NRBQ for President!

And the Dibs for veep!

Like a lovely and unkillable weed patch, NRBQ endures. Together for more than 30 years, the band has defied the laws of rock & roll physics, refusing either to burn out or to become an ugly caricature of itself. But the New Rhythm & Blues Quartet—as the group is known when not being cleverly acronymic—has suffered. The band has been unceremoniously bounced around from label to label (mostly indies), remaining largely unknown and underappreciated, save for a small but devoted cult audience, since their inception back in the days when sitars and Owsley acid were all the rage.

"We're Timex watches—we just keep on ticking," keyboardist Terry Adams told me a couple of years ago, clearly enamored of his own badass, underdog status. "We've been here many a day, and we're here to stay—often imitated, never duplicated."

Actually, I dunno how many have even tried to imitate the Q; the task would be formidable. These Florida peckerheads excel at rockabilly, country, jazz, rock, blues and pop, whether playing it pure or mixing it all together and somehow making it not merely digestible but delicious (in fact, Adams' 1995 solo effort, Terrible, was among the best jazz releases of the '90s).

Adams takes his eclecticism seriously. "I listen to all music," he told me. "Anything that makes sound interests me. The Coasters, Link Wray, Elvis, Jimmy Reed—but naming names doesn't make a difference. It's really just a matter of listening to what humans have to say with music. There are no barriers. If you have those barriers, it's the same as racism. I want to know what Howlin' Wolf has to say—I'm interested in that, and I don't care that he's different than me. I'm also interested in what Stravinsky has to say because he's a human being—so is John Cage and so are the Byrds. I don't have the time to decide whether something is similar enough to me to determine whether to devote my time to listening to it. I decided that when I was a kid."

With this joyfully freestyle mixing of sounds, the only reference point that comes to mind is the Grateful Dead. But while the Dead's noble musical experiments often fell flatter 'n George W.'s smirking one-liners, the Q dances as gracefully as Nureyev over all its endeavors. If NRBQ's dozens of records have been reliably enjoyable (for a comprehensive career-spanning primer, pick up Peek-A-Boo: The Best of NRBQ on Rhino and The Best of NRBQ: Stay With Me on Columbia), the group is also consistently brilliant live, veering nonchalantly from free jazz to soul to 'billy as if it's the most natural thing in the world and soliciting requests from the audience as the demented Adams rides his clavinet all over the stage like a bronco. The group is one of rock's great concert experiences—experience it Friday night at the Coach House.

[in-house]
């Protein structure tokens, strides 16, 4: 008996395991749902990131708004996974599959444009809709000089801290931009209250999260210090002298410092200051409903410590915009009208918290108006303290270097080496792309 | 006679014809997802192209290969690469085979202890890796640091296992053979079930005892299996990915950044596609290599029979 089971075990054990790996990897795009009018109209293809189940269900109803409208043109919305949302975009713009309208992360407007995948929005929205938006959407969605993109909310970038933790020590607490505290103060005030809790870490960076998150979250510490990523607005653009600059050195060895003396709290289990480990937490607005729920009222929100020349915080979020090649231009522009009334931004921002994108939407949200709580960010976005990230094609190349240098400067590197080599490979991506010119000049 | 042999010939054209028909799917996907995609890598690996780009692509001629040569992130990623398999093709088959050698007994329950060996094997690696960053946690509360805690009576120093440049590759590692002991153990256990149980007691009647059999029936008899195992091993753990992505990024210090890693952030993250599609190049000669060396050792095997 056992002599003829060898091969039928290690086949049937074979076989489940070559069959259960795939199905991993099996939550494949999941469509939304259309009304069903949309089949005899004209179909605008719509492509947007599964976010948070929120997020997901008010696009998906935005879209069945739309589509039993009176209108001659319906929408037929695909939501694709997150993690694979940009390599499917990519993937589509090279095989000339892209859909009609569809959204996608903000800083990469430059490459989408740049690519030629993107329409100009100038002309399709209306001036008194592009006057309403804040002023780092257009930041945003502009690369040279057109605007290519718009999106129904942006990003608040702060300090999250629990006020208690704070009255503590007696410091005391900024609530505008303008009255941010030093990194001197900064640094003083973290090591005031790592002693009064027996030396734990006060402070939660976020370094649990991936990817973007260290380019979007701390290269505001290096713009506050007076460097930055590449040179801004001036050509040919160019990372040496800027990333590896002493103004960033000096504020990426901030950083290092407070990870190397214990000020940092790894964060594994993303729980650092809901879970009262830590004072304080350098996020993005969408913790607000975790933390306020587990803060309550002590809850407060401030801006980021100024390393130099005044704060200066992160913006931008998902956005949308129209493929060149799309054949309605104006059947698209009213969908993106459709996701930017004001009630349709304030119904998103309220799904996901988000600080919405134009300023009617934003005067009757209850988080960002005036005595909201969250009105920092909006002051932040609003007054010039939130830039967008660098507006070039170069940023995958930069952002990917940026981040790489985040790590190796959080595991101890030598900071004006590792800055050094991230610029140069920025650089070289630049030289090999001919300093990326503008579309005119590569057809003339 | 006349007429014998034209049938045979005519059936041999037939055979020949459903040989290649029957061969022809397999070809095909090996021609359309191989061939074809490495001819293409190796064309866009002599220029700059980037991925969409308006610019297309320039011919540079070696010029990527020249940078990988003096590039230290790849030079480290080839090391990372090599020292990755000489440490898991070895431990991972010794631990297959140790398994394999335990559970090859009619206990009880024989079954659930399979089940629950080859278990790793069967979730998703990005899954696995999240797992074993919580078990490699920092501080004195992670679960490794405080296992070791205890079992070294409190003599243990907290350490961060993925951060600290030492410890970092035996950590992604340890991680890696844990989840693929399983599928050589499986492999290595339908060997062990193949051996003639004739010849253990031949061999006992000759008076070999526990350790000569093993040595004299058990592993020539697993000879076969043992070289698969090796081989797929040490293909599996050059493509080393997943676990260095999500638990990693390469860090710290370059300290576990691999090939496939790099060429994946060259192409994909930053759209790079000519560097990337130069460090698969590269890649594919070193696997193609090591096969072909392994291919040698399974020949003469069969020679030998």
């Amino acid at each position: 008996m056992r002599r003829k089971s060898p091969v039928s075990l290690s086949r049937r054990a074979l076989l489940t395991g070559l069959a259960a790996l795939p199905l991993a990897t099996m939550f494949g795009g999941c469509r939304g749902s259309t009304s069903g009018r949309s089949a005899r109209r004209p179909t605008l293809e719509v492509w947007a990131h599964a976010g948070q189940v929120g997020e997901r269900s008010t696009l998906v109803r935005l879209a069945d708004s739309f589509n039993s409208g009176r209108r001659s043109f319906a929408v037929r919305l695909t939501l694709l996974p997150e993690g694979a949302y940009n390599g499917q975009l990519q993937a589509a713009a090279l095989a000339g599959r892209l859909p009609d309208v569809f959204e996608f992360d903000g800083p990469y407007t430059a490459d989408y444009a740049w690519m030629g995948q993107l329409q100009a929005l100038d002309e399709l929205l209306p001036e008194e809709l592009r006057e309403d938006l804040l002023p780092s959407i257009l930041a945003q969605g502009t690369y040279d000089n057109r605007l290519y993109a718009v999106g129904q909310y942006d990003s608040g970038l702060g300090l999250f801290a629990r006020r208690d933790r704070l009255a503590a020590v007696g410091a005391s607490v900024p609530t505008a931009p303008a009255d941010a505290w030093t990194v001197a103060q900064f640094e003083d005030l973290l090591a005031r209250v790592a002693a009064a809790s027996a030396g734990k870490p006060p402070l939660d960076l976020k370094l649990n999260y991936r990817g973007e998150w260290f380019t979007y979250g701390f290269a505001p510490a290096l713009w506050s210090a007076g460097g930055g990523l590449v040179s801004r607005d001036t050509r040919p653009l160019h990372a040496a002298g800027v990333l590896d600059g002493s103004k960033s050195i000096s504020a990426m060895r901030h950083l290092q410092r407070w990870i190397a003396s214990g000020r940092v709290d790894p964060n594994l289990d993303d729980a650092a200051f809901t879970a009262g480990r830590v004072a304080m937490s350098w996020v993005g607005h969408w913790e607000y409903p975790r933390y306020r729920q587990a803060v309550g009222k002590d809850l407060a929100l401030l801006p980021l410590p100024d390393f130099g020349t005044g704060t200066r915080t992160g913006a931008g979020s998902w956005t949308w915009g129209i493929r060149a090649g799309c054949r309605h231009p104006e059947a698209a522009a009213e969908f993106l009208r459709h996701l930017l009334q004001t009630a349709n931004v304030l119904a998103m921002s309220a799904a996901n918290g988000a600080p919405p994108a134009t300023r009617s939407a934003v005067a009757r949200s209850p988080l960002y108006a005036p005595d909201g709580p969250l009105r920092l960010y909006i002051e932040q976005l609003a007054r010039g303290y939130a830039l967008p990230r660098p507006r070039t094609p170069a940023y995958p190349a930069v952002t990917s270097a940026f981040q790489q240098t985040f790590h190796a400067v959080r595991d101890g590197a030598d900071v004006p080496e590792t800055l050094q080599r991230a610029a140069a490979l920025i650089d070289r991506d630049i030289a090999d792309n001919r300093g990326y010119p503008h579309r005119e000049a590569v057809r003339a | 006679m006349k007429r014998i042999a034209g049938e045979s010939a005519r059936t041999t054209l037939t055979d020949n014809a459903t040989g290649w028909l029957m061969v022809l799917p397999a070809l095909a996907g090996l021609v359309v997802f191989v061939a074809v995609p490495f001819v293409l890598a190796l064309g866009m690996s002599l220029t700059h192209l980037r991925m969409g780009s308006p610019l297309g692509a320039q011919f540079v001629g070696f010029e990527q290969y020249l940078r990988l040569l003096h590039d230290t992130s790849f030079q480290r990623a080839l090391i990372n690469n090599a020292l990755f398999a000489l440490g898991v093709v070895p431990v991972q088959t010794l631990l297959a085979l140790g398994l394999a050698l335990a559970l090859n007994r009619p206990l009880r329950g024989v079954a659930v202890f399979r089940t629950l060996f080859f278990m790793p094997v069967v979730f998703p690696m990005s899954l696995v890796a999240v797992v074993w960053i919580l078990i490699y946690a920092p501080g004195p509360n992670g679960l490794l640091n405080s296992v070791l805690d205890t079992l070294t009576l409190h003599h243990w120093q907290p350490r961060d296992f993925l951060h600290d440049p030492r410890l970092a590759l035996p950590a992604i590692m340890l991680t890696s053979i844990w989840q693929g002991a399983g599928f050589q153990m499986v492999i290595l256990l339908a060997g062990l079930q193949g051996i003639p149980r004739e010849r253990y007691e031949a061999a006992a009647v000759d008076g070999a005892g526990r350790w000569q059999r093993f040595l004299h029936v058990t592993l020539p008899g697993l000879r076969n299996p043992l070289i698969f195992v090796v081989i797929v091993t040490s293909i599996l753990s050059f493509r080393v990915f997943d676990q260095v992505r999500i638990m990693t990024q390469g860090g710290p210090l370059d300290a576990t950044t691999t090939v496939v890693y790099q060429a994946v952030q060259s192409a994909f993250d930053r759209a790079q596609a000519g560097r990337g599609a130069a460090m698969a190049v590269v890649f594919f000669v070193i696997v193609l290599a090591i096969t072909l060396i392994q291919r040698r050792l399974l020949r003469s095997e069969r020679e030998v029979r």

Long Beach-based roots rockers THE DIBS are poised for greatness, a prediction I base on slim evidence —a three-song demo sent to me by front man Chris Hanlin (who also fronts the better-known blues/gospel group Bourbon Jones). But gawt-damn, that's one mighty demo, kicked off by an anthemic bit of bitchen-ness called "The Gaps" that's been playing over and over in my brain ever since I first heard it a few weeks ago. With a killer hook as infectious as hepatitis and impassioned vocals dripping with raw passion, this sucker would ignite an immediate bidding war and become a massive hit, were this a day and age when labels and radio still cared about what makes the best rock & roll larger than life. "The Gaps" sounds like prime Gary Brooker singing a tune written by a prime Bruce Springsteen and backed by a prime Heartbreakers. If the Dibs are able to create music like this consistently, the world shall quake and tremble at their force. Meanwhile, local fans can check out "The Gaps" when it appears on Volume 4 of the next OC Weekly local-band compilation CD in a couple of weeks and catch the Dibs live on Monday night at the Blue Cafe.

I've always had a soft spot in my hard old arteries for Richie Havens, who plays the Sun Theatre on Thursday night with fellow '60s hippie-folkie Arlo Guthrie. His hoarse, ashen voice and world-weary persona are so sodden with some kinda weird old wisdom and his face and eyes so oddly saint-like that he's always seemed as much a philosopher or biblical figure as a musician. Havens' "Handsome Johnny" (co-written with Louis Gossett Jr., of all people) was one of the best and most intelligent protest anthems of the mid-'60s. His rapturously spontaneous performance of "Freedom" at Woodstock (the real Woodstock, not the rape-and-pillage one) was the quintessence of everything good about the original festival and the youth movement in general. His 1971 hit cover of the Beatles' "Here Comes the Sun" summed up why the word "mellow" used to mean something beneficent, rather than merely bland and boring. Unfortunately, Havens has been largely inactive in music since that long-ago heyday, although his voice is familiar to subsequent generations through his jingle-singing for such companies as McDonald's and Amtrak (his work for philanthropic organizations occupies much of his time as well, to be fair). Havens may be as irrelevant to today's youth culture (or any culture, for that matter) as he once was essential, but that'll be me at the front table watching Havens cast old spells Thursday night, reliving a time before gentleness was popularly equated with lameness.

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